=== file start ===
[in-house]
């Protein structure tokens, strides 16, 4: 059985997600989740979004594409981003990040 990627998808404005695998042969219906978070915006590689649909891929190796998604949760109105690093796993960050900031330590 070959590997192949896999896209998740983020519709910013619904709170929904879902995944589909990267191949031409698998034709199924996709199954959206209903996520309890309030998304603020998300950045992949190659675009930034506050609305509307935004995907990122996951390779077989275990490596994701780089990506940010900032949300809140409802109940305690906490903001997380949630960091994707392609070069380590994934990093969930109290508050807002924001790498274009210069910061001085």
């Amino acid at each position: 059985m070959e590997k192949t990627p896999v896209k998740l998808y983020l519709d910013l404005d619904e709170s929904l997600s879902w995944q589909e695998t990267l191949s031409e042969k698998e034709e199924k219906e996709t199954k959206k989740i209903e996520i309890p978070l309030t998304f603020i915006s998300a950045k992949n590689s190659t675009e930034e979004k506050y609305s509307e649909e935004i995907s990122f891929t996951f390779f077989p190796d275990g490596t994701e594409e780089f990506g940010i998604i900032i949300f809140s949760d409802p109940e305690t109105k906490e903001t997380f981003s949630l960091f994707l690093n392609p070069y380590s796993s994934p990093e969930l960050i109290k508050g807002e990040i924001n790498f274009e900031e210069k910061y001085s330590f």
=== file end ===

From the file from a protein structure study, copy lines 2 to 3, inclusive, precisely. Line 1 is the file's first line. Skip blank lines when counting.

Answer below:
């Protein structure tokens, strides 16, 4: 059985997600989740979004594409981003990040 990627998808404005695998042969219906978070915006590689649909891929190796998604949760109105690093796993960050900031330590 070959590997192949896999896209998740983020519709910013619904709170929904879902995944589909990267191949031409698998034709199924996709199954959206209903996520309890309030998304603020998300950045992949190659675009930034506050609305509307935004995907990122996951390779077989275990490596994701780089990506940010900032949300809140409802109940305690906490903001997380949630960091994707392609070069380590994934990093969930109290508050807002924001790498274009210069910061001085």
């Amino acid at each position: 059985m070959e590997k192949t990627p896999v896209k998740l998808y983020l519709d910013l404005d619904e709170s929904l997600s879902w995944q589909e695998t990267l191949s031409e042969k698998e034709e199924k219906e996709t199954k959206k989740i209903e996520i309890p978070l309030t998304f603020i915006s998300a950045k992949n590689s190659t675009e930034e979004k506050y609305s509307e649909e935004i995907s990122f891929t996951f390779f077989p190796d275990g490596t994701e594409e780089f990506g940010i998604i900032i949300f809140s949760d409802p109940e305690t109105k906490e903001t997380f981003s949630l960091f994707l690093n392609p070069y380590s796993s994934p990093e969930l960050i109290k508050g807002e990040i924001n790498f274009e900031e210069k910061y001085s330590f």